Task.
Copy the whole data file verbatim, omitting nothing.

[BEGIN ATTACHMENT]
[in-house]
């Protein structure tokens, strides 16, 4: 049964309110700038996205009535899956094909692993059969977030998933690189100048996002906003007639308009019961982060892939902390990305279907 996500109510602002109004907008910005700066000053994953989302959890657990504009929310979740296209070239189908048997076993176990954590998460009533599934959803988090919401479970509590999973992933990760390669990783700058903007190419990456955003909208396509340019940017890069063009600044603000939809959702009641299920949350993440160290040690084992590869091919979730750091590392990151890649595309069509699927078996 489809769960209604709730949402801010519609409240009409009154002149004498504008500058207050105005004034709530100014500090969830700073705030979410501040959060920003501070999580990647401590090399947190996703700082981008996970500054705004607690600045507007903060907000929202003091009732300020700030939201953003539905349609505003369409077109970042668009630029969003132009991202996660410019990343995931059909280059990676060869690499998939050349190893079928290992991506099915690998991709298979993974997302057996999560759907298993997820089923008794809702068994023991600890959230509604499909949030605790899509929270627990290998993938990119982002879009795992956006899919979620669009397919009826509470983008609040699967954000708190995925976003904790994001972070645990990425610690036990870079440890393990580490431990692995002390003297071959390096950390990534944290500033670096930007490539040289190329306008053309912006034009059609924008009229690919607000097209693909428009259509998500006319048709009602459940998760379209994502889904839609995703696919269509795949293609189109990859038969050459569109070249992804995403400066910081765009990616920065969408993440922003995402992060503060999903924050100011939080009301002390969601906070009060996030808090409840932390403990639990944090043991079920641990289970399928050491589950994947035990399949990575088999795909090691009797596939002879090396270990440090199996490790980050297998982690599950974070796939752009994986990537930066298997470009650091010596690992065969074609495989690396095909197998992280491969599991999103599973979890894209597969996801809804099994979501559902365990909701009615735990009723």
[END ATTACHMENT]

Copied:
[in-house]
């Protein structure tokens, strides 16, 4: 049964309110700038996205009535899956094909692993059969977030998933690189100048996002906003007639308009019961982060892939902390990305279907 996500109510602002109004907008910005700066000053994953989302959890657990504009929310979740296209070239189908048997076993176990954590998460009533599934959803988090919401479970509590999973992933990760390669990783700058903007190419990456955003909208396509340019940017890069063009600044603000939809959702009641299920949350993440160290040690084992590869091919979730750091590392990151890649595309069509699927078996 489809769960209604709730949402801010519609409240009409009154002149004498504008500058207050105005004034709530100014500090969830700073705030979410501040959060920003501070999580990647401590090399947190996703700082981008996970500054705004607690600045507007903060907000929202003091009732300020700030939201953003539905349609505003369409077109970042668009630029969003132009991202996660410019990343995931059909280059990676060869690499998939050349190893079928290992991506099915690998991709298979993974997302057996999560759907298993997820089923008794809702068994023991600890959230509604499909949030605790899509929270627990290998993938990119982002879009795992956006899919979620669009397919009826509470983008609040699967954000708190995925976003904790994001972070645990990425610690036990870079440890393990580490431990692995002390003297071959390096950390990534944290500033670096930007490539040289190329306008053309912006034009059609924008009229690919607000097209693909428009259509998500006319048709009602459940998760379209994502889904839609995703696919269509795949293609189109990859038969050459569109070249992804995403400066910081765009990616920065969408993440922003995402992060503060999903924050100011939080009301002390969601906070009060996030808090409840932390403990639990944090043991079920641990289970399928050491589950994947035990399949990575088999795909090691009797596939002879090396270990440090199996490790980050297998982690599950974070796939752009994986990537930066298997470009650091010596690992065969074609495989690396095909197998992280491969599991999103599973979890894209597969996801809804099994979501559902365990909701009615735990009723």